Over the past year, transit ridership has risen and that is a good thing. At the same time, driving has declined, due to both higher gasoline prices and the economic downturn. Some analysts have implied that people are giving up driving and using transit instead. An analysis of just released transit and urban roadway usage indicates no such thing. During the fourth quarter, the transit increase from a year earlier represented just 0.7 percent of the driving decline. This is even lower than the 2 to 3 percent figures registered in the first through third quarters. read more »
A reader forwarded along this video of a bustling recent weekend at La Gran Plaza, a shopping center serving the Latino market in Fort Worth, TX. Just a few years ago, La Gran Plaza was a failing conventional shopping center before developers purchased it and completely redesigned and repurposed the mall to cater to Latinos. Partly because it serves a more insular, cash based clientele and largely because of brilliant design and programming choices, this mall seems to be thriving during a very tough period for retailers. read more »
The days of the nu-cu-ler presidency may be over, but nuclear energy continues to be a hot-button issue, even if pronunciation isn’t the problem.
As it stands, President Obama plans to “slash the budgets of the U.S. Nuclear Regulatory Commission and the national nuclear waste facility at Yucca Mountain, Nevada,” reports eco-watcher Paul Taylor. read more »
In a potentially ominous development, Television New Zealand reports that the Obama government has postponed free trade agreement discussions under the proposed Trans-Pacific Strategic Economic Partnership (P4) with New Zealand, Singapore, Brunei and Chile. Along with the United States, Australia, Peru and Vietnam were to have been involved in the expanded free trade area. It is reported that the postponement is related to an assessment of trade policy by the Obama administration. read more »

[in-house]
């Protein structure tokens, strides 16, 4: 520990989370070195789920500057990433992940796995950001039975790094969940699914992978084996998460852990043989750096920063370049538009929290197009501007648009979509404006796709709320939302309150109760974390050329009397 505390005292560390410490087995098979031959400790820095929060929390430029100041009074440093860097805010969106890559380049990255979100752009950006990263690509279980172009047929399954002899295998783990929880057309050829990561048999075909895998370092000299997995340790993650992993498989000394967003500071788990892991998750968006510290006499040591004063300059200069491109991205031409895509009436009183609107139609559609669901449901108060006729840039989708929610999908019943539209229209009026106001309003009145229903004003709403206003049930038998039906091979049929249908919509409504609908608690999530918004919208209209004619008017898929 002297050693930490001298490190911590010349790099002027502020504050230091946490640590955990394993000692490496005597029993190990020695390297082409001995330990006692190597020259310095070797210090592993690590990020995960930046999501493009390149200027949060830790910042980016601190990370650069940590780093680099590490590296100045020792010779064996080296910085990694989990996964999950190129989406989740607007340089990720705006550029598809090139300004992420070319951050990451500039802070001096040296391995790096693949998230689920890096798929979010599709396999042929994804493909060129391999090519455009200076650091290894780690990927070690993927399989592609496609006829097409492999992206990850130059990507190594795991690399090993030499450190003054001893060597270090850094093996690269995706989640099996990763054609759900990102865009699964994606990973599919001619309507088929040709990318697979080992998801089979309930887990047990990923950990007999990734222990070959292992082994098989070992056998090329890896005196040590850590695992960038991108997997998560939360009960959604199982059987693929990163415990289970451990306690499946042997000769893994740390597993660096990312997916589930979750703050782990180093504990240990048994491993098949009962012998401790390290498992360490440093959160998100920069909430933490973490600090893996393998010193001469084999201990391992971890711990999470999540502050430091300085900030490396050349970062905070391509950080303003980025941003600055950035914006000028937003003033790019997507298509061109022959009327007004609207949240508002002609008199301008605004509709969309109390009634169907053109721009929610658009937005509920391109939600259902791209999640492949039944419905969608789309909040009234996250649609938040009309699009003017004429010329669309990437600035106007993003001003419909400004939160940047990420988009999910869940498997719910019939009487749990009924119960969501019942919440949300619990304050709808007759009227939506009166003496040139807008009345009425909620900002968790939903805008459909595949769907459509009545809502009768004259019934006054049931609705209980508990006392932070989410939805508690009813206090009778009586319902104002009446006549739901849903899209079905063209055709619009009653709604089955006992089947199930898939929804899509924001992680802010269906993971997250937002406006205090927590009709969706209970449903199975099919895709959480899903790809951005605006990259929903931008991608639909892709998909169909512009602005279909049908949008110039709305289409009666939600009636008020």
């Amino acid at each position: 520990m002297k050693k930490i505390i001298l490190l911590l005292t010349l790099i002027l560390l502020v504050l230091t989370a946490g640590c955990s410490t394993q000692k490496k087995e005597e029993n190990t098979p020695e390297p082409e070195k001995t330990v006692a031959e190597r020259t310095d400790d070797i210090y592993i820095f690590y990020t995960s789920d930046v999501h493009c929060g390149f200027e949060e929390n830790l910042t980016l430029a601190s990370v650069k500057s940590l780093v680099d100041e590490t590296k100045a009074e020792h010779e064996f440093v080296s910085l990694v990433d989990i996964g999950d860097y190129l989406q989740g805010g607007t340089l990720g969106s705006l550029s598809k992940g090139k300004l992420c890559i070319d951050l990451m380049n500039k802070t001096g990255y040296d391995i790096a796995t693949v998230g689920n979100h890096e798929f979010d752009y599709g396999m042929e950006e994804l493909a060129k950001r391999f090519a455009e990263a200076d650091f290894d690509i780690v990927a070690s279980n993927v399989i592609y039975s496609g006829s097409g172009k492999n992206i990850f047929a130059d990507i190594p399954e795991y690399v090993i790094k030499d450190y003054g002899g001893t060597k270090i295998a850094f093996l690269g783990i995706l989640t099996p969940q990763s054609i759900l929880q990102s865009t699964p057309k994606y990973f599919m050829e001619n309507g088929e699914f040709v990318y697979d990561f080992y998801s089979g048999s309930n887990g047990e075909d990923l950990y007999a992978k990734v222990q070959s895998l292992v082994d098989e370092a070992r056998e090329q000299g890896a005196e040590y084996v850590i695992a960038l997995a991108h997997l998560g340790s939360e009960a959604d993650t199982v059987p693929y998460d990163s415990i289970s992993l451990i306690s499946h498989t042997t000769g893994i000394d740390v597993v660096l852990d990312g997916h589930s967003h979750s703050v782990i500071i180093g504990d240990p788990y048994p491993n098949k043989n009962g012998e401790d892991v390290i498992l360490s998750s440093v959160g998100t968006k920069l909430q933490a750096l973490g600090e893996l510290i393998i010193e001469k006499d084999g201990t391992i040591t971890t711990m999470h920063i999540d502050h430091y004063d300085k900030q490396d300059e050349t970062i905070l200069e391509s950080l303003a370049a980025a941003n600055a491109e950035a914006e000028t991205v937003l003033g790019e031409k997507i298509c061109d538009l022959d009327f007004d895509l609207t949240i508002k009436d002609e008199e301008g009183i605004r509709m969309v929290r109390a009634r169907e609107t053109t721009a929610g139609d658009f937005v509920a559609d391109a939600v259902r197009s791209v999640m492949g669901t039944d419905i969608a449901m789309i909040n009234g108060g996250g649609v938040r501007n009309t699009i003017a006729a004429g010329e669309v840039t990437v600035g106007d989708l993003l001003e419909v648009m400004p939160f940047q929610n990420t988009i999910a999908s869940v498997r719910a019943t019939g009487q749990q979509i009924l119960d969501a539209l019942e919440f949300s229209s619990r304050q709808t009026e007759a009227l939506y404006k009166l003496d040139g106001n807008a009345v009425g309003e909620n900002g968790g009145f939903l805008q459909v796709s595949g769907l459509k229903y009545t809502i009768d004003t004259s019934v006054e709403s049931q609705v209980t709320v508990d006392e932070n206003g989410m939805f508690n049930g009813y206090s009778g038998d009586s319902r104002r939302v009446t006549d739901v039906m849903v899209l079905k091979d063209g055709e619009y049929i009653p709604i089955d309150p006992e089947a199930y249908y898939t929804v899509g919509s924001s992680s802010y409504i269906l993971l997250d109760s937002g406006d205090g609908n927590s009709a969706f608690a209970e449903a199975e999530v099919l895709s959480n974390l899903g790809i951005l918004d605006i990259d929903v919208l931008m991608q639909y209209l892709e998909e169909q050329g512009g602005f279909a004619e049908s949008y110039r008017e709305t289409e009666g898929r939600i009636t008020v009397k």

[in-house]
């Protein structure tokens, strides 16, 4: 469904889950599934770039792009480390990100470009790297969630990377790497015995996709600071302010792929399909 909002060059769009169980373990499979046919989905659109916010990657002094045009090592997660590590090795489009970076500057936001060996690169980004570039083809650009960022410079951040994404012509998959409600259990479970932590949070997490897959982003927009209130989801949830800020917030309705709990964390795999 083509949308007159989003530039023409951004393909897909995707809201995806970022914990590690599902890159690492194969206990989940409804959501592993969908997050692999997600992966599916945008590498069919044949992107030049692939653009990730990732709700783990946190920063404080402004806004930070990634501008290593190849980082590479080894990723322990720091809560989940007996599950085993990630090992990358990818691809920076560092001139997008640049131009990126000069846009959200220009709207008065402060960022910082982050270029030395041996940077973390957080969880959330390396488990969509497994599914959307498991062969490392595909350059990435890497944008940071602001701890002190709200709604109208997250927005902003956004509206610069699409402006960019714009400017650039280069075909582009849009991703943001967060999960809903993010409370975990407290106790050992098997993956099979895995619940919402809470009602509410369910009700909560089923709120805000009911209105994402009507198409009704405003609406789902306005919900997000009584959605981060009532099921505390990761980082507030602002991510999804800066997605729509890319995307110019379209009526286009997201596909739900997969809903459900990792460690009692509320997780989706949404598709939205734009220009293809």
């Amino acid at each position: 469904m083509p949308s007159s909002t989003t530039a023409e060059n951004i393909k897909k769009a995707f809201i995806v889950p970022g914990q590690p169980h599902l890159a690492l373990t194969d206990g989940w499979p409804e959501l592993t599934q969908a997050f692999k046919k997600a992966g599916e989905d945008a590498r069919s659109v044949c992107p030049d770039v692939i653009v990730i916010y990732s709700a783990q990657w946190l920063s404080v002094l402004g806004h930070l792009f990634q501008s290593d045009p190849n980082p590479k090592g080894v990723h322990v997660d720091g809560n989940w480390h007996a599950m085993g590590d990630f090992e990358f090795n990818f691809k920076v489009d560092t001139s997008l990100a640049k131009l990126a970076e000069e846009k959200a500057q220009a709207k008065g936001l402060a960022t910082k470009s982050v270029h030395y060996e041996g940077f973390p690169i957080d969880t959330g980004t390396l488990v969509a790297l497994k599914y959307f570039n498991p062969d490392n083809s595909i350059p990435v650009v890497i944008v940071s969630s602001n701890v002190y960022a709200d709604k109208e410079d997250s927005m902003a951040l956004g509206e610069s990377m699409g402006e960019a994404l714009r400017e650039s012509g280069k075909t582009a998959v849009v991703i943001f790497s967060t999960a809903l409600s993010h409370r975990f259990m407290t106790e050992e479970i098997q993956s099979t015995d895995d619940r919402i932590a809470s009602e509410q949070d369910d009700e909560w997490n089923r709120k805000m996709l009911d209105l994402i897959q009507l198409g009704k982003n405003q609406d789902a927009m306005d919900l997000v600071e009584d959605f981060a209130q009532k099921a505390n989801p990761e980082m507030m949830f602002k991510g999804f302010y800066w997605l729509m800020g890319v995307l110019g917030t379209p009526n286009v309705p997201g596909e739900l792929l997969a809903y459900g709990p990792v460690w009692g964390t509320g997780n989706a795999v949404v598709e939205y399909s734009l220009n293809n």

Imagine the following scenario. John, Paul, Ringo and George are the only members of a society and each has amassed a pile of currency over his lifetime. John and Paul each have 100 utils, Ringo has 300 utils and George has 500 utils. All told, the size of the entire system is 1000 utils. read more »
Since October 2008 I’ve been writing here about problems in mortgage backed securities (MBS). There is more evidence surfacing in bankruptcy courts that the paperwork for the underlying mortgages wasn’t provided correctly for the new bond holders, leading to delayed or denied foreclosure proceedings. read more »
The bailouts payments mount, the budget expands, the deficit widens, the national debt increases. How high is up?
How far can the totals go? Federal Reserve Chairman Ben Bernanke testified before the Senate Budget Committee on March 3, 2009. He believes that the markets will be “quite able” to absorb the debt issued by the US government over the next couple of years to cover all the bailout and stimulus payments read more »
Paris Mayor Bertrand Delanoë has spent much of his first term in implementing measures to restrict car use. Delanoë took many lanes of road traffic away from cars and turned them into exclusive bus and taxi lanes. This had virtually no effect on public transport use, according to University of Paris researchers who also found as a result that traffic congestion worsened, greenhouse gas emissions increased and overall cost to the Paris economy of more than $1 billion annually. read more »
From late-night refrigerator raids to splurging on a new wardrobe, everyone is prone to the occasional overindulgence. For San Francisco Mayor, Gavin Newsom, that overindulgence meant nothing more than a plastic water bottle.
In June 2007, the mayor “issued an executive order directing city government to no longer purchase bottled water,” to cut down on waste in the city landfill and to utilize the pristine Sierra Nevada reservoir’s resources. read more »